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California grid readies for solar eclipse

8 Aug 2017, 8.52 pm GMT

California grid readies for solar eclipse

Houston, 8 August (Argus) — California should have sufficient power generation capacity to meet demand during the 21 August solar eclipse after more than a year planning for the event.

Generation sources will need to provide about 6,000 MW of additional power from 9am to noon on the day of the eclipse, the California Independent System Operator (CAISO) said, to make up for an estimated loss of 4,194 MW of large-scale solar electricity production, and about 1,365 MW of rooftop solar generation. CAISO said it will use more flexible generation sources that can ramp up quickly to make up for the difference, including hydropower and natural gas plants.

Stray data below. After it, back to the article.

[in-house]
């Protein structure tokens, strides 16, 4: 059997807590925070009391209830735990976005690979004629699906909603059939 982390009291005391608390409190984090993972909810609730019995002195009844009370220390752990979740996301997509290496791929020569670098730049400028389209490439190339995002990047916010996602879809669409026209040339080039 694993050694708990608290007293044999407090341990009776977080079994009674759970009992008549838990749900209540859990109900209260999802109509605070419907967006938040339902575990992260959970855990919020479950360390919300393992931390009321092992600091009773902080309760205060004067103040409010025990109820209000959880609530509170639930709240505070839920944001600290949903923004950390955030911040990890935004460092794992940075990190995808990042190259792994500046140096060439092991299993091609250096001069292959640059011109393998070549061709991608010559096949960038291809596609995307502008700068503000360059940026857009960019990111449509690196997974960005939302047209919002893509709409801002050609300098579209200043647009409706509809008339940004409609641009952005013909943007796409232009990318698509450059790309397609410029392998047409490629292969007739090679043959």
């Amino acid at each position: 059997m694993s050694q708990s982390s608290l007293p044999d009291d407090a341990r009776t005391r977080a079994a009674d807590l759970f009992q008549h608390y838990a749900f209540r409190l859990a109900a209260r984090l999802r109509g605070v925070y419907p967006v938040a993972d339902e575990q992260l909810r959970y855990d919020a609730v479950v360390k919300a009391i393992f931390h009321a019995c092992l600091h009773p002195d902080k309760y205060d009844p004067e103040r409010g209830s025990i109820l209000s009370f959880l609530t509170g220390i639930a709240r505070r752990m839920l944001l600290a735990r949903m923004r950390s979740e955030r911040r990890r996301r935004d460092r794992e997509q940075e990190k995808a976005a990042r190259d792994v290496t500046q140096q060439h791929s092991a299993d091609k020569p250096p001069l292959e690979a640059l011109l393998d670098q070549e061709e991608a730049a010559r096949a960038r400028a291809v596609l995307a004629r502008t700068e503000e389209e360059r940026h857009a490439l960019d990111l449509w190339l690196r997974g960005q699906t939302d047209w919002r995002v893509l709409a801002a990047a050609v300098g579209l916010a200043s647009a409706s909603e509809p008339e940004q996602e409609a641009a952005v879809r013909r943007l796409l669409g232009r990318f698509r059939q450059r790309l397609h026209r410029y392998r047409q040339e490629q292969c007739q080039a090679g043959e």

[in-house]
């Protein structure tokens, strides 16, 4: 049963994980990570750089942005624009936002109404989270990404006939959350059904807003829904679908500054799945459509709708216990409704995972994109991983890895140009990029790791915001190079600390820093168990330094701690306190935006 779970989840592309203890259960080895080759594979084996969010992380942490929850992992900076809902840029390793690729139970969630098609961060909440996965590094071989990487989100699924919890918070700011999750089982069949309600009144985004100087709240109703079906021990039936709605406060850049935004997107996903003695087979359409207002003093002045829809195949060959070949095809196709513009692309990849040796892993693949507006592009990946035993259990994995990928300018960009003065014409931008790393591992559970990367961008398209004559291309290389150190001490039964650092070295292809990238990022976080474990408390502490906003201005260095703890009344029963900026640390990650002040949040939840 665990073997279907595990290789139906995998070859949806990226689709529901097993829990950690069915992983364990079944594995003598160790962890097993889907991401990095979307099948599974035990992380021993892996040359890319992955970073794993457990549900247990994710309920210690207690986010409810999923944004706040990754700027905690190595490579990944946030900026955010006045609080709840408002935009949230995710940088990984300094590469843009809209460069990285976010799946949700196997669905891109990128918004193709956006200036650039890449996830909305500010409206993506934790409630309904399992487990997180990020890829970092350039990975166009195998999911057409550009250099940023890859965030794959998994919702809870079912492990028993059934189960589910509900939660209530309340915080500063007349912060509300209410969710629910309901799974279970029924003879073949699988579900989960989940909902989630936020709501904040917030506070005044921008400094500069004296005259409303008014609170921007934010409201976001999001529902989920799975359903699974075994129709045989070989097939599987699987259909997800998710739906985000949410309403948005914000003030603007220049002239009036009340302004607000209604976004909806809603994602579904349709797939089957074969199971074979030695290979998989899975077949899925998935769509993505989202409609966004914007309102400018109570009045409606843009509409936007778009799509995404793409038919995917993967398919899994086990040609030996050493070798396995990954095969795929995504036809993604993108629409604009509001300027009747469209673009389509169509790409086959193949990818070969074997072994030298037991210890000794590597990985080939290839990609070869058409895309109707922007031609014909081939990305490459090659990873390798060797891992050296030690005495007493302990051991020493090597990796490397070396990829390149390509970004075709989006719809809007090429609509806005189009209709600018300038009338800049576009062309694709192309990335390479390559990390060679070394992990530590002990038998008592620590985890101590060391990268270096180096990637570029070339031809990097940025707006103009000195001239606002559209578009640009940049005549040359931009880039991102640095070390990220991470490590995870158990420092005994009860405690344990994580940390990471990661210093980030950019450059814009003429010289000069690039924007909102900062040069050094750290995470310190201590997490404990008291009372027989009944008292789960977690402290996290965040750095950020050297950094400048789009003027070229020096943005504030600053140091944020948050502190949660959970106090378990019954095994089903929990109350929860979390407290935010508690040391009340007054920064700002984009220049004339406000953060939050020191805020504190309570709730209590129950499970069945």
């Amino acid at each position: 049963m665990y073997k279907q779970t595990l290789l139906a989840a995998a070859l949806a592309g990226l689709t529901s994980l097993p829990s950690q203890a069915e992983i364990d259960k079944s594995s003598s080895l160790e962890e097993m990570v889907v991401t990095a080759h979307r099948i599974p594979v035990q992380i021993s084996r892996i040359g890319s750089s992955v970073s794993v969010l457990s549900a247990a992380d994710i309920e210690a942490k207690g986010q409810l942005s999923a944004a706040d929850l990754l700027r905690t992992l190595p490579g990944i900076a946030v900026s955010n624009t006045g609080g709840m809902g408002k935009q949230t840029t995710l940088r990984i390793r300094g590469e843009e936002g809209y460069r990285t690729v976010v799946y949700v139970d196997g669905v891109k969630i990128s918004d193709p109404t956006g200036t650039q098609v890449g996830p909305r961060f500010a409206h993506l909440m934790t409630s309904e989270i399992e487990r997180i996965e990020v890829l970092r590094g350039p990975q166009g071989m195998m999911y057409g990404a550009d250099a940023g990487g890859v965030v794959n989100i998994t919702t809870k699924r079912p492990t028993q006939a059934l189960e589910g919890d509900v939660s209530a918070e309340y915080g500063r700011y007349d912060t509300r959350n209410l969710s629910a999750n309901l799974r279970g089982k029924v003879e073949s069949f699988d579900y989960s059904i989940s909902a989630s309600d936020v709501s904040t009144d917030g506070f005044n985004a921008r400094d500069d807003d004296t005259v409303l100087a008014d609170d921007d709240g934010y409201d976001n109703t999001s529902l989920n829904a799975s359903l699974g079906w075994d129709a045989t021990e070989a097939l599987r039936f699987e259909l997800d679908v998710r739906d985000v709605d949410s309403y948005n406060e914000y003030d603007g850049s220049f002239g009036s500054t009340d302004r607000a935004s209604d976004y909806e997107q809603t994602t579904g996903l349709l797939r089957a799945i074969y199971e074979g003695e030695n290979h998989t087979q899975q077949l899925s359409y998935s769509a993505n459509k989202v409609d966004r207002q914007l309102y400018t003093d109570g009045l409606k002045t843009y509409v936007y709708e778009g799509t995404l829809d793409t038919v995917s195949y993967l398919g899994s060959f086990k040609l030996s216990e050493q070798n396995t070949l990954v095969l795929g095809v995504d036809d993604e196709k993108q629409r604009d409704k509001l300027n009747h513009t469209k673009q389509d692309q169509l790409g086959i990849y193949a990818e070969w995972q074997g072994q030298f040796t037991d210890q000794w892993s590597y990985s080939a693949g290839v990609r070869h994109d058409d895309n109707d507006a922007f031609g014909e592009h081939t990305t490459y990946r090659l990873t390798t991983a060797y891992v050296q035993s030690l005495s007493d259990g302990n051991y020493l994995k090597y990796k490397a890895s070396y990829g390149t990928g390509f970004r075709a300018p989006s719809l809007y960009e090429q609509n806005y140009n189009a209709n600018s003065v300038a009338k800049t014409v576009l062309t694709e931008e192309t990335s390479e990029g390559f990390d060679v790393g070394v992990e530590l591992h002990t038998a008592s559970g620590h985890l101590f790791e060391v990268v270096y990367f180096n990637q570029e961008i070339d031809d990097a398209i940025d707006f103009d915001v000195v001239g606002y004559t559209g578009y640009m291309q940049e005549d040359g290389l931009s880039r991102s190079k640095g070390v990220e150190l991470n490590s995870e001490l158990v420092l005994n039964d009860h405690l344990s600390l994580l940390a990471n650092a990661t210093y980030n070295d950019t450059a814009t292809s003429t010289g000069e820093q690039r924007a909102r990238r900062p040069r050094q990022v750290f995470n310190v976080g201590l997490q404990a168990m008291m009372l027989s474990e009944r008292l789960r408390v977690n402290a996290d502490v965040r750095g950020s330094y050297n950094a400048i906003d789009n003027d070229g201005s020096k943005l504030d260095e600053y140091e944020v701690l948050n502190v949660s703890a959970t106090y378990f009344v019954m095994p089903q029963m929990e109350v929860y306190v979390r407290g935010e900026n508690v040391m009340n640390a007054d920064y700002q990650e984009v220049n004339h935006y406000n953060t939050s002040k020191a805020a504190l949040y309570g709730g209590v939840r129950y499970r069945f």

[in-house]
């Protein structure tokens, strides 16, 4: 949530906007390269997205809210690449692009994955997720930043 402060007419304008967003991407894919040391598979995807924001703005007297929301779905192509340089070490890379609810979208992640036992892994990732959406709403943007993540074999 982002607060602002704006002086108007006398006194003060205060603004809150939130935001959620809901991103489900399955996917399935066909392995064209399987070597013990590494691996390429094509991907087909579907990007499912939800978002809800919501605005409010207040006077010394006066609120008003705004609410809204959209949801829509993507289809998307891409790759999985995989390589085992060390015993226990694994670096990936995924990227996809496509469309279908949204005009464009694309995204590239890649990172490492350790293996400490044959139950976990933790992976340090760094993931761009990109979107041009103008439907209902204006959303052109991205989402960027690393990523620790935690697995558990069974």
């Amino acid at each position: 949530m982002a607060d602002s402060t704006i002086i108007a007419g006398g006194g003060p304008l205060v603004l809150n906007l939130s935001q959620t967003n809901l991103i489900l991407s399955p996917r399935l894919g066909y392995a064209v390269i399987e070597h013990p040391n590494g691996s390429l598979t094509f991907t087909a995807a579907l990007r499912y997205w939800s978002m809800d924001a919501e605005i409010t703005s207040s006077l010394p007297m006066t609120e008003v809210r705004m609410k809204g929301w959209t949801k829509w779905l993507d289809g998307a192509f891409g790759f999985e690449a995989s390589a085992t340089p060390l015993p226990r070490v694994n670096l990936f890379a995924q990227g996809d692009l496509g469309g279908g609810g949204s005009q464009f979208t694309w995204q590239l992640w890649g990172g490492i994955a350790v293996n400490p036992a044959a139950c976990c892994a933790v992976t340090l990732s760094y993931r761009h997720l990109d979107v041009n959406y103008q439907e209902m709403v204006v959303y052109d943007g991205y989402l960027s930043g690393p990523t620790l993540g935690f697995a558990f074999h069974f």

Solar generation makes up approximately 10pc of California's electricity mix. CAISO's solar generation capacity is nearly 10,000 MW, and is capable of serving up to 40pc of the grid operator's load.

Though California will not see a total eclipse, northern California is expected to see a 76pc eclipse, while southern California will see a 58pc eclipse.

The eclipse is expected to cause a rapid decrease, and then increase, in solar generation, which can place stress on the system. When solar plants come back online quickly, they can cause oversupply conditions and frequency management issues, for which CAISO, the California Public Utilities Commission (CPUC), utilities and other state energy officials say they have been planning.

The grid operator noted that the transfer capability among western EIM participants will offer additional flexibility.

On 21 August, the eclipse will cast a 70-mile shadow across 14 US states, ranging from Oregon to South Carolina. It will be the first coast-to-coast eclipse in 99 years.


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